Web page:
The Anubis Box from the tomb of Tutankhamun, housed in the Egyptian Museum in Cairo, is a ceremonial container, dated around 1323 B.C.E. With approximate dimensions of 39 cm length, 19 cm width, and 30 cm height, the primarily golden artifact is characterized by its meticulous ornamentation.
The rectangular box is predominantly composed of three fundamental sections: a base, a lid, and a statuette. The rounded base features decor of blue glass and cut carnelian applied in reciprocal patterns. Corners of the base further include cloisonné rosettes, a common element in Egyptian design motifs.
The detachable lid presents elaborate engravings and cloisonné work, interspersed with glass inlays. This includes four sculpted canine figures at each corner, perhaps representing a protective role consistent with Ancient Egyptian religious beliefs. This motif is repeated with dual serpent images on the longer sides of the lid, oriented towards the center.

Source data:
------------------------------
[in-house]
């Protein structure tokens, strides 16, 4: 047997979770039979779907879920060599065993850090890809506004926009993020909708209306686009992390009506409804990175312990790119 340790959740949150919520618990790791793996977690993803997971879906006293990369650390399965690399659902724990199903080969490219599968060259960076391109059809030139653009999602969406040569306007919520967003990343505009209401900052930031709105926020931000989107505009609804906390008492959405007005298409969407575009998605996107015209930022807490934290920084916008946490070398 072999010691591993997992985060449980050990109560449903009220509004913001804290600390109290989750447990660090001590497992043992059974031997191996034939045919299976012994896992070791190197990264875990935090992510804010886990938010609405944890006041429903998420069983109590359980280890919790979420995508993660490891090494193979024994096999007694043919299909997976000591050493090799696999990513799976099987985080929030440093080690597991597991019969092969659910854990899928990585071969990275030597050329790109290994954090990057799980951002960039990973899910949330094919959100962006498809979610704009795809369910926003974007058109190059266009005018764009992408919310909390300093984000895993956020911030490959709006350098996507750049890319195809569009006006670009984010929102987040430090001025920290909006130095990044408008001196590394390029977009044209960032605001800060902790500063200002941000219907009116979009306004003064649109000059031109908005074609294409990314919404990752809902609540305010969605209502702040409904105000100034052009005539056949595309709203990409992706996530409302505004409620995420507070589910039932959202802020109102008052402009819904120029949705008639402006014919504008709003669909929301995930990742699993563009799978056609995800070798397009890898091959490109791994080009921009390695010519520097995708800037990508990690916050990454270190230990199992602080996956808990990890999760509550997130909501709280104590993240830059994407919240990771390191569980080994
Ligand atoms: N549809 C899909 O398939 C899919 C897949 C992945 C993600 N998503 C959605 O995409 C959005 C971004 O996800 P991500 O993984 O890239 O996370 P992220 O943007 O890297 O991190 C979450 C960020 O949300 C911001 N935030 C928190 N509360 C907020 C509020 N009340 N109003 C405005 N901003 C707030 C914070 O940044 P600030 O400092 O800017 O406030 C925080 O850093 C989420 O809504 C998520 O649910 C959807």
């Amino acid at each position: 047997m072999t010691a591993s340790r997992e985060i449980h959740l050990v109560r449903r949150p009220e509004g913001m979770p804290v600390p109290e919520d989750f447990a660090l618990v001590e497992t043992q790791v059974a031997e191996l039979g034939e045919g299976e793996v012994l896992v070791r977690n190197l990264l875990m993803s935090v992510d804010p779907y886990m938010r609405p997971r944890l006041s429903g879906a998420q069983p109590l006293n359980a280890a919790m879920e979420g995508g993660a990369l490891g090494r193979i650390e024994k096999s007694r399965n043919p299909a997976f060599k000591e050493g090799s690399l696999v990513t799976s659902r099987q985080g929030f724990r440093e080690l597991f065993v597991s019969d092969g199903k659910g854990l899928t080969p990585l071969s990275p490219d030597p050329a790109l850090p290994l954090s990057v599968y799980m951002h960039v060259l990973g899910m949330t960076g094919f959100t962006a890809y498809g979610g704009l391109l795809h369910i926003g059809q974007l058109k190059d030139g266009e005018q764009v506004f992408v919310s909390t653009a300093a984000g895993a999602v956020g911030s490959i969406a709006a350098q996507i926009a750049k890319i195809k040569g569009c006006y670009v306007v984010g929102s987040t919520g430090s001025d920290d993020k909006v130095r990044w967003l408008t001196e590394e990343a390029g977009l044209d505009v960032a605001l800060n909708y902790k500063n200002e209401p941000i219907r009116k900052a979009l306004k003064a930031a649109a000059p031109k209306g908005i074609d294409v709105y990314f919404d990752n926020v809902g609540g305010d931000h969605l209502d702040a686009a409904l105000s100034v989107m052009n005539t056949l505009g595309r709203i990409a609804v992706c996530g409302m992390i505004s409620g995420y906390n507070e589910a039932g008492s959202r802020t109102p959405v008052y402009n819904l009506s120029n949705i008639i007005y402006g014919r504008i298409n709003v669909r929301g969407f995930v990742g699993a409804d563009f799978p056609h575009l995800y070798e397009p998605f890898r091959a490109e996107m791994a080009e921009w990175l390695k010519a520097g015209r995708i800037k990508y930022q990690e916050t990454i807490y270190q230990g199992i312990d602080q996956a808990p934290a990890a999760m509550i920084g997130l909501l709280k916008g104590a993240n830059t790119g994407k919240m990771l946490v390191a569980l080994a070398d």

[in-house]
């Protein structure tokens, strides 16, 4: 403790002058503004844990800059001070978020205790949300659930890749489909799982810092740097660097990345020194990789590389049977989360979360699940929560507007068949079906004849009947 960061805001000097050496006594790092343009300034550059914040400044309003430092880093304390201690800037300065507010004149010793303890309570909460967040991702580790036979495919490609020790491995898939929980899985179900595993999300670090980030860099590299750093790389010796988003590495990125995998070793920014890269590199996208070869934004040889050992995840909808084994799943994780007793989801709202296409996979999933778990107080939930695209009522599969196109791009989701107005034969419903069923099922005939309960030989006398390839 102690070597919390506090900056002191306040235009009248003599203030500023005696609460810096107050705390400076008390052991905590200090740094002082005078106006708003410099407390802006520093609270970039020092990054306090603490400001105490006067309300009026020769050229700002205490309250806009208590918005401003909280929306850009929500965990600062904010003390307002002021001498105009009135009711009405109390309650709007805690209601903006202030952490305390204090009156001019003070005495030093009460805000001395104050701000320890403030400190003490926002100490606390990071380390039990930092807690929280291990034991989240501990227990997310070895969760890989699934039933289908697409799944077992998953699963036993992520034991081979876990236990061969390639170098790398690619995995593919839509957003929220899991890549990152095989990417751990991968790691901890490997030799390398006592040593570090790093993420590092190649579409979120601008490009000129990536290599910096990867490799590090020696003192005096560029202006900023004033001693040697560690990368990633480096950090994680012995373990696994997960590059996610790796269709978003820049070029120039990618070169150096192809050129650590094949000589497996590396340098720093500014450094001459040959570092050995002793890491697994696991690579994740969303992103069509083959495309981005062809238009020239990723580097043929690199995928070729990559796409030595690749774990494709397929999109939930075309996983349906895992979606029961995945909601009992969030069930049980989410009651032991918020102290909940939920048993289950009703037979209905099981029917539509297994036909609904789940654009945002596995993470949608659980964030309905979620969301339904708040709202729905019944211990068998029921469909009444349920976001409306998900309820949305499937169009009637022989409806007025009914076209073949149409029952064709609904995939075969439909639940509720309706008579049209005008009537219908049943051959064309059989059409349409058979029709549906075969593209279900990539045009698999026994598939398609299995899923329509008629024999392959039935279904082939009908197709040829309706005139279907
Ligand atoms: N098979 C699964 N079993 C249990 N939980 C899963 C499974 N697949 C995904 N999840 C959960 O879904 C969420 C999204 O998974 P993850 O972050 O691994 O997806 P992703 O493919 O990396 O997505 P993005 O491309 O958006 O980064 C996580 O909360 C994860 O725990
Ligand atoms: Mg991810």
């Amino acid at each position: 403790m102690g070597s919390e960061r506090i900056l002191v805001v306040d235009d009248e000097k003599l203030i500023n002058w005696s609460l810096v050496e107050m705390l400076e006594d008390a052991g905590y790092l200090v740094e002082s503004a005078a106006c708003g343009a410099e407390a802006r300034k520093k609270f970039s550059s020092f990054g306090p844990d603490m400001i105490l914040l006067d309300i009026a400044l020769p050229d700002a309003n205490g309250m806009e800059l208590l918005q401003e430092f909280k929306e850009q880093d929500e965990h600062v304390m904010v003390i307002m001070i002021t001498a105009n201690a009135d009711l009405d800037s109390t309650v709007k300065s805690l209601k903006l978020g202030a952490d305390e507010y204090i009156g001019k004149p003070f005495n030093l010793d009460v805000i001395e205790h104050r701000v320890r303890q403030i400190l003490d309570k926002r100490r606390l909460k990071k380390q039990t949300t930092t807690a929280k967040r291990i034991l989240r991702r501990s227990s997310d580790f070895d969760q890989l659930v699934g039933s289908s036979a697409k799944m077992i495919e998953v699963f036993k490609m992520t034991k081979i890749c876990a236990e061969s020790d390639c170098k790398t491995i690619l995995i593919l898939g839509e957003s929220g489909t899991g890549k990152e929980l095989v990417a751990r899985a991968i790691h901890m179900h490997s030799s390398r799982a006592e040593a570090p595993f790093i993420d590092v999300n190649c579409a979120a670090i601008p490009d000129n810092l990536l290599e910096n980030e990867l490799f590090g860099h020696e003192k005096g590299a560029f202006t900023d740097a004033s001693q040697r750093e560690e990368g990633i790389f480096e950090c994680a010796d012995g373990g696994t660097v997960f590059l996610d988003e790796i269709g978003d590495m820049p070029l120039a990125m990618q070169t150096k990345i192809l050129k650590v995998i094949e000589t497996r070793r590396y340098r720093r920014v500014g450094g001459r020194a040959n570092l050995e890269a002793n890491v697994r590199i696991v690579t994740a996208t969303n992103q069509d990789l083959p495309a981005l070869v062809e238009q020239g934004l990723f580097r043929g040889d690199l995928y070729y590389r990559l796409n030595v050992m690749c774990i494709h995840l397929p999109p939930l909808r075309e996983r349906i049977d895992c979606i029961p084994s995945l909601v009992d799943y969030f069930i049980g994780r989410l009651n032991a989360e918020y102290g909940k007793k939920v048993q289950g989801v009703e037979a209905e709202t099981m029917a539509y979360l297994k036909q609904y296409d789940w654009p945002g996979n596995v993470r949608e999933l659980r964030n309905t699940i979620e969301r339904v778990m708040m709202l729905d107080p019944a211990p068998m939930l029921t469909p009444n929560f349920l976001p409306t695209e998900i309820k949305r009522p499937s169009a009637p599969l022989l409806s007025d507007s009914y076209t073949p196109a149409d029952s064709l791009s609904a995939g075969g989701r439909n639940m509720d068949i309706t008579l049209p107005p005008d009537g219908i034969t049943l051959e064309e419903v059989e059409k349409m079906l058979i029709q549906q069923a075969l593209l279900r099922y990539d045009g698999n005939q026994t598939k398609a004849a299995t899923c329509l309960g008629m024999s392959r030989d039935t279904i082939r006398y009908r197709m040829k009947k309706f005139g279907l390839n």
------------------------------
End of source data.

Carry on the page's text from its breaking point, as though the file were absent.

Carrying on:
The focal point of the box is the centrally located statuette of Anubis, the jackal-headed deity, crafted from wood and entirely overlaid in gold. The figure's crouching pose suggests a state of vigilance. This level of detail extends to the deity's eyes, constructed from black obsidian.
Given its location in the antechamber of Tutankhamun's tomb, the box likely held significant funerary relevance. Given Anubis' divine role as guardian of graves and patron of embalming, the box might have served an essential function beyond mere decoration.